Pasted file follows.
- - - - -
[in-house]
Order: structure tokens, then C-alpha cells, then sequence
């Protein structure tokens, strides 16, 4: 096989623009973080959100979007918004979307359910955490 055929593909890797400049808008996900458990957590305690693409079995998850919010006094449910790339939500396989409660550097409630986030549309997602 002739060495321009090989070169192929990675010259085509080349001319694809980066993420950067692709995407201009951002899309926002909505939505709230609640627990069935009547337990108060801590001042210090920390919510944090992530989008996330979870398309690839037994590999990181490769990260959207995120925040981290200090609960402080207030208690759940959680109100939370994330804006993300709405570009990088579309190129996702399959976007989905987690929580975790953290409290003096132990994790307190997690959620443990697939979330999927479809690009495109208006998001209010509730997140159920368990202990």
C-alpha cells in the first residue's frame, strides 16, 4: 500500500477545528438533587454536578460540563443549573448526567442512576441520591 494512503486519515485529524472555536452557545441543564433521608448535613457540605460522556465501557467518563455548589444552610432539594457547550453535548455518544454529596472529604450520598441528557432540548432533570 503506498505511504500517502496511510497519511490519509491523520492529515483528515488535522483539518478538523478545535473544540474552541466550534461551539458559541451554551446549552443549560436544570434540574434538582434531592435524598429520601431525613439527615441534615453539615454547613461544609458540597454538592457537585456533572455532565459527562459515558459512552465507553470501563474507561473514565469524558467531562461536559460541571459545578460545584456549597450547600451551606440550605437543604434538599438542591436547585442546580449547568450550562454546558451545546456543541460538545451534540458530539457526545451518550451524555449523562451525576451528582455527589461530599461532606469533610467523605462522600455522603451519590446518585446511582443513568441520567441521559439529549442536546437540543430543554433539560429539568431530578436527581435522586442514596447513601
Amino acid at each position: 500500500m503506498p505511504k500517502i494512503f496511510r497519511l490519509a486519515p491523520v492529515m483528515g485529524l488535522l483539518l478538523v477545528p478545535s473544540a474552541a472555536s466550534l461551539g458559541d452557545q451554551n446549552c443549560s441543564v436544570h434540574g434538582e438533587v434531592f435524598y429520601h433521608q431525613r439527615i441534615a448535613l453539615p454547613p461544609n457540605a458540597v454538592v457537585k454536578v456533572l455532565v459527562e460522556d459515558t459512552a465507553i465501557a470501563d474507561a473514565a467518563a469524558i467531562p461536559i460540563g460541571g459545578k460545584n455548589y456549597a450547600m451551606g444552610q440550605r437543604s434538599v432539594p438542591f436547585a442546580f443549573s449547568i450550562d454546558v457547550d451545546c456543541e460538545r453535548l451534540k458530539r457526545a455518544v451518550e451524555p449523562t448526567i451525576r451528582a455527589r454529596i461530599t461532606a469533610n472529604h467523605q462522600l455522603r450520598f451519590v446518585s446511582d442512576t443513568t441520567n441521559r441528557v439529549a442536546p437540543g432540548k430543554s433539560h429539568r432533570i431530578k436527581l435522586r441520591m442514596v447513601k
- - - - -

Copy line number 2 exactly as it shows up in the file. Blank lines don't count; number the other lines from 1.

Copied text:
Order: structure tokens, then C-alpha cells, then sequence